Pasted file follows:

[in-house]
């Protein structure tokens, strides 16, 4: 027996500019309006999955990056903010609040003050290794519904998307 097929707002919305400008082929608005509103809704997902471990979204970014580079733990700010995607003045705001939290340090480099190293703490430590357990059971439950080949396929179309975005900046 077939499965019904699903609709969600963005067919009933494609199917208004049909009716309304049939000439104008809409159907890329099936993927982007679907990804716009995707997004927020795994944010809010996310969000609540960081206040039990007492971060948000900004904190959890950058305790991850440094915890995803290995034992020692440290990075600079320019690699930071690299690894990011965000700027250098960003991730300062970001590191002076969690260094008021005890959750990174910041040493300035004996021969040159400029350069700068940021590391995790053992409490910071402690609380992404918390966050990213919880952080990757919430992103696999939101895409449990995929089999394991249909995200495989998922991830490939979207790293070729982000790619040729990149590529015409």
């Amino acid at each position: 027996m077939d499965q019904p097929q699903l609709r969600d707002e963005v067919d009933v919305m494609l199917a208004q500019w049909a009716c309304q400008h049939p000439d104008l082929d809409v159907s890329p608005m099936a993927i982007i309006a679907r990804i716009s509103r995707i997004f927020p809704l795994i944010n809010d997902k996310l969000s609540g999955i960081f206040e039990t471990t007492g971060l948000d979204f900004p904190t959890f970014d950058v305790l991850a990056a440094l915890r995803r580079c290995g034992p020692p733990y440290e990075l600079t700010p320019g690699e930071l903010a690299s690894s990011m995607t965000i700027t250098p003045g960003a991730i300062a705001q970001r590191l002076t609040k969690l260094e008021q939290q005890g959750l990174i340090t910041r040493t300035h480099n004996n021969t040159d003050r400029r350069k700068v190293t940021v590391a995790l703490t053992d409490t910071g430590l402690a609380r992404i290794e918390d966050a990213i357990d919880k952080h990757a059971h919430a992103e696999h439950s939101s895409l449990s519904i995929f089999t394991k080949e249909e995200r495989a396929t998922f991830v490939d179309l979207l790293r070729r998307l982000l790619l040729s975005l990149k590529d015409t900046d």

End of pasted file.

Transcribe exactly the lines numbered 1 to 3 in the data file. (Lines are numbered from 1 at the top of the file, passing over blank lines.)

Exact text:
[in-house]
């Protein structure tokens, strides 16, 4: 027996500019309006999955990056903010609040003050290794519904998307 097929707002919305400008082929608005509103809704997902471990979204970014580079733990700010995607003045705001939290340090480099190293703490430590357990059971439950080949396929179309975005900046 077939499965019904699903609709969600963005067919009933494609199917208004049909009716309304049939000439104008809409159907890329099936993927982007679907990804716009995707997004927020795994944010809010996310969000609540960081206040039990007492971060948000900004904190959890950058305790991850440094915890995803290995034992020692440290990075600079320019690699930071690299690894990011965000700027250098960003991730300062970001590191002076969690260094008021005890959750990174910041040493300035004996021969040159400029350069700068940021590391995790053992409490910071402690609380992404918390966050990213919880952080990757919430992103696999939101895409449990995929089999394991249909995200495989998922991830490939979207790293070729982000790619040729990149590529015409």
């Amino acid at each position: 027996m077939d499965q019904p097929q699903l609709r969600d707002e963005v067919d009933v919305m494609l199917a208004q500019w049909a009716c309304q400008h049939p000439d104008l082929d809409v159907s890329p608005m099936a993927i982007i309006a679907r990804i716009s509103r995707i997004f927020p809704l795994i944010n809010d997902k996310l969000s609540g999955i960081f206040e039990t471990t007492g971060l948000d979204f900004p904190t959890f970014d950058v305790l991850a990056a440094l915890r995803r580079c290995g034992p020692p733990y440290e990075l600079t700010p320019g690699e930071l903010a690299s690894s990011m995607t965000i700027t250098p003045g960003a991730i300062a705001q970001r590191l002076t609040k969690l260094e008021q939290q005890g959750l990174i340090t910041r040493t300035h480099n004996n021969t040159d003050r400029r350069k700068v190293t940021v590391a995790l703490t053992d409490t910071g430590l402690a609380r992404i290794e918390d966050a990213i357990d919880k952080h990757a059971h919430a992103e696999h439950s939101s895409l449990s519904i995929f089999t394991k080949e249909e995200r495989a396929t998922f991830v490939d179309l979207l790293r070729r998307l982000l790619l040729s975005l990149k590529d015409t900046d």